Each month, the Mobile County District Attorney’s Office highlights one of our standout prosecutors. It is an honor to introduce you to our final ADA spotlight of the year, Chief Assistant District Attorney Deborah Tillman. Chief ADA Tillman has been with our office for almost 25 years. Before beginning her career with MCDA, she served our country as a Judge Advocate for the United States Military Air Force and as a Captain (JAG) Honorable Discharge. When she is not working on behalf of victims of crime, she enjoys traveling, spending time along the Gulf Coast and Smith Lake, gardening, and hanging out with her nieces and nephews. She has served as a Reading Buddy through the Mobile Education Foundation, volunteered with Camp-Rap-A-Hope which provides free fun for children who have or have had cancer, and is on the Spring Hill College Sports Hall of Fame Committee. Mobile County is a better place because of Deborah’s commitment to doing the right thing. Even though Deborah will be retiring at the end of the year, we look forward to her facilitating the Mobile County Grand Jury part-time.
What is your favorite thing about living on the Gulf Coast?
Excluding this past 2020 Hurricane Season, my favorite thing about living on the Gulf Coast is the Gulf Coast itself, especially April, October, and November.
What do you enjoy doing outside of the office?
My favorite thing to do outside of the office is traveling, spending time along the Gulf Coast and Smith Lake, gardening, and hanging out with my nieces and nephews
Hobbies/ Sports/ Pastimes?
I enjoy watching all types of sports. I especially enjoy seeing how many young ladies now compete in sports and see how strong women’s athletics have become at the college level. Also, I am a recovering Auburn Football Fan.
What is the most important thing in your life?
Faith, Family and the Pursuit of Justice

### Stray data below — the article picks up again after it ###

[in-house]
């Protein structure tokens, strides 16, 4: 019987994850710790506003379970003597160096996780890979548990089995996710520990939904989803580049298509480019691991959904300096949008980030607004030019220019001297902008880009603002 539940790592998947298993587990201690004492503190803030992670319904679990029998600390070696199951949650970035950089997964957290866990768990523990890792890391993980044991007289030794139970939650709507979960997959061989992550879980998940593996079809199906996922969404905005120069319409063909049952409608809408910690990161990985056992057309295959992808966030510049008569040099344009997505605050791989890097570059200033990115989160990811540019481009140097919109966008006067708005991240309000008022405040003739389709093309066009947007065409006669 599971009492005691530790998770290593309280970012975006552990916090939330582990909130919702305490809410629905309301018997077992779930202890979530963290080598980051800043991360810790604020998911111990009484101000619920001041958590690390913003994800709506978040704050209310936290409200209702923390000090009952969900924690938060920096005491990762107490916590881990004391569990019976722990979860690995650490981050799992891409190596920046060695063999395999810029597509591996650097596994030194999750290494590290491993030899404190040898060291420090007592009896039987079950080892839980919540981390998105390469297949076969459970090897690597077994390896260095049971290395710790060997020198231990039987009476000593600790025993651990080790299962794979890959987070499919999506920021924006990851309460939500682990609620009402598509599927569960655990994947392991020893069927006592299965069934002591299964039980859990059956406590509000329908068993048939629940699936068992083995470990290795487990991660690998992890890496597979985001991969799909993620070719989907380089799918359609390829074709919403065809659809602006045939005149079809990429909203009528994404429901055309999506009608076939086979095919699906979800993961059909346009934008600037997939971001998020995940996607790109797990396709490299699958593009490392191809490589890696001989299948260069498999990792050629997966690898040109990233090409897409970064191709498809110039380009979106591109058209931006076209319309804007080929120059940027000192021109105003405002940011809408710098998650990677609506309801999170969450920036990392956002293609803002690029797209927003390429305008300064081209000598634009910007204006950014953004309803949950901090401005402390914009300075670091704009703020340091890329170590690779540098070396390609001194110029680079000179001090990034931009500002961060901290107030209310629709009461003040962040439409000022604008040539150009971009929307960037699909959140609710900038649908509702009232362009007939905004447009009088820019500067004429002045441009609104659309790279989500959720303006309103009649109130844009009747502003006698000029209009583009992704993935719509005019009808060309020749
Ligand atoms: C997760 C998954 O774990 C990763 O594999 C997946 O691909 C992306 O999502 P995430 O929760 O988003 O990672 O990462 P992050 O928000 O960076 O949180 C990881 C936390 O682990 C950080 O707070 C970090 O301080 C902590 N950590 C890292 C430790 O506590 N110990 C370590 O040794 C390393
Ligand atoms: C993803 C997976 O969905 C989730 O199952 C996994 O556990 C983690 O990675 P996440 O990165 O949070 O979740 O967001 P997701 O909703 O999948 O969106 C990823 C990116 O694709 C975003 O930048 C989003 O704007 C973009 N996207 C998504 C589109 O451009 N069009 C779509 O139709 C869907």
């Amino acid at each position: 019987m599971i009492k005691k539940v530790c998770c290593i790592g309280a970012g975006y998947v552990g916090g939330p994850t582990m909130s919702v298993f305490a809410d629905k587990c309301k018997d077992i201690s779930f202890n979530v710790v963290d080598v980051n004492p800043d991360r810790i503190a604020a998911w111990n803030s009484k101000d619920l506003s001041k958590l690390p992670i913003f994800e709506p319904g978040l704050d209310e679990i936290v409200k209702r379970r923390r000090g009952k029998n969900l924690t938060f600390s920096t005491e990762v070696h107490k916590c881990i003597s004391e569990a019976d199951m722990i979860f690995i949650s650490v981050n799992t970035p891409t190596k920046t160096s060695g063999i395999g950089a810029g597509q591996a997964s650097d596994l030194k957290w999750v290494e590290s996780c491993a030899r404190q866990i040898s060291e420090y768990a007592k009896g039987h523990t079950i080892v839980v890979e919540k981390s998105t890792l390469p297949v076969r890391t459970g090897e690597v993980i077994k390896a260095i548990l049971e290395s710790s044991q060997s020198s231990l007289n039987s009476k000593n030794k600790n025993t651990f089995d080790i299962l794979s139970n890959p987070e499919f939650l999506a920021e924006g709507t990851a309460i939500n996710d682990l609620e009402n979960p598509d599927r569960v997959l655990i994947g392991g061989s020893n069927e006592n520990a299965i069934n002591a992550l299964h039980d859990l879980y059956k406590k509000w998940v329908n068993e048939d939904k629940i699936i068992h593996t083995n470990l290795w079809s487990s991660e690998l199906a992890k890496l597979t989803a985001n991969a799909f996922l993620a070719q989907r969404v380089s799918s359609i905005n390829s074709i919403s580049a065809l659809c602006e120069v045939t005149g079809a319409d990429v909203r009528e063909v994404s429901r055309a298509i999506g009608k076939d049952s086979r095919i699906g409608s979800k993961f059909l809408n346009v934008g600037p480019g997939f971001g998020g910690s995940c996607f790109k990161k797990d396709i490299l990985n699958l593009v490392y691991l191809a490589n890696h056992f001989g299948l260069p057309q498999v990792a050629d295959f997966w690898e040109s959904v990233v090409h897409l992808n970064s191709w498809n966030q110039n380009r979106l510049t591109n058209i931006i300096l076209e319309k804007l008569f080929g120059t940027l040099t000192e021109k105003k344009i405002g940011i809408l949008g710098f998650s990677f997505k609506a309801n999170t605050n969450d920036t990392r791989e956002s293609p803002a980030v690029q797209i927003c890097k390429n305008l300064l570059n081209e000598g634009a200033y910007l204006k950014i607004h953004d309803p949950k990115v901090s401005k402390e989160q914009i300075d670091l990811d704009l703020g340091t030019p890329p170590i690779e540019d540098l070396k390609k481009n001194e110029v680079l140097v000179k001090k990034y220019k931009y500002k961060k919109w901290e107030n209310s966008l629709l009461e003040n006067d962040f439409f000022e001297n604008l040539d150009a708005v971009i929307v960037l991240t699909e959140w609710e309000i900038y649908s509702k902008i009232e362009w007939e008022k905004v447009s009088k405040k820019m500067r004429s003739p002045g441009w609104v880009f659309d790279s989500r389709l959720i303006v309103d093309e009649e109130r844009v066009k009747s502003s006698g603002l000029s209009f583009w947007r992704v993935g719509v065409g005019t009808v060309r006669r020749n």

Has there been anyone who has influenced you personally or professionally?
Professionally: I have worked with several wonderful talented people both attorneys and support personnel throughout my career. This type of work takes a total team effort and I am grateful to each one of them for their support.
Personally: A Mother and Father who set an example of love discipline and work ethic. My Father told me I could be anything I wanted to be and I believed him. My Mother expected the very very best at school and home out of me and my siblings and we knew there were consequences for not meeting those expectations. I am grateful to have been raised in that type of household.
What drives you? What motivates you to come to work each day?
The ability to attempt to deliver justice every day for crime victims and the opportunity to prevent crime and keep people out of the criminal justice system. We do not need the business.
Advice to someone seeking a career with the criminal justice system?
Participate in an internship program. Nothing in school can prepare you more than an internship. This would apply to anyone wanting to work in Law Enforcement, Corrections, or the District Attorney’s Office.
What is the toughest case you have worked on?
There have been many difficult cases and each case always brings its own set of challenges. I remember every victim, their families, and the locations. But one of the most difficult was a man who raped a woman on Government Street while she was out jogging. There was a misidentification and the wrong man was arrested. I was assigned the case by my Chief ADA Nicki Patterson after the correct defendant was arrested based on DNA. It was the first case tried in Mobile based strictly on DNA. The first trial ended in a mistrial the jury could not reach a decision. The second trial ended in a guilty verdict. During the first trial and the second trial, the Alabama legislature changed the habitual offender law which meant this defendant could possibly get a life sentence rather than life WITHOUT parole. I decided to use something new called POWERPOINT to show now Retired Judge John Lockett all the crimes this defendant had committed in our community. I think it was the first time PowerPoint was used in our Court System. Fortunately, Judge Lockett agreed with our position and he sentenced this defendant to Life Without Parole.
If you could pick one thing to change within our legal system what would it be?
BONDS: Who gets a BOND and the BOND Amounts. If arrested on a felony offense, there should be no pre-set bonds at the jail every person should have to see a Judge. If arrested for a CLASS A violent felony or on probation BOND should not be an option. I would also like to see more resources allocated for law enforcement and the Court to immediately upon arrest send defendants to Drug rehabilitation and/or mental health treatment if that is warranted.
What do you plan to do after retirement?
I am going to continue to work part-time for MCDA but I intend to do MORE of my favorite things, travel, beach, lake, and family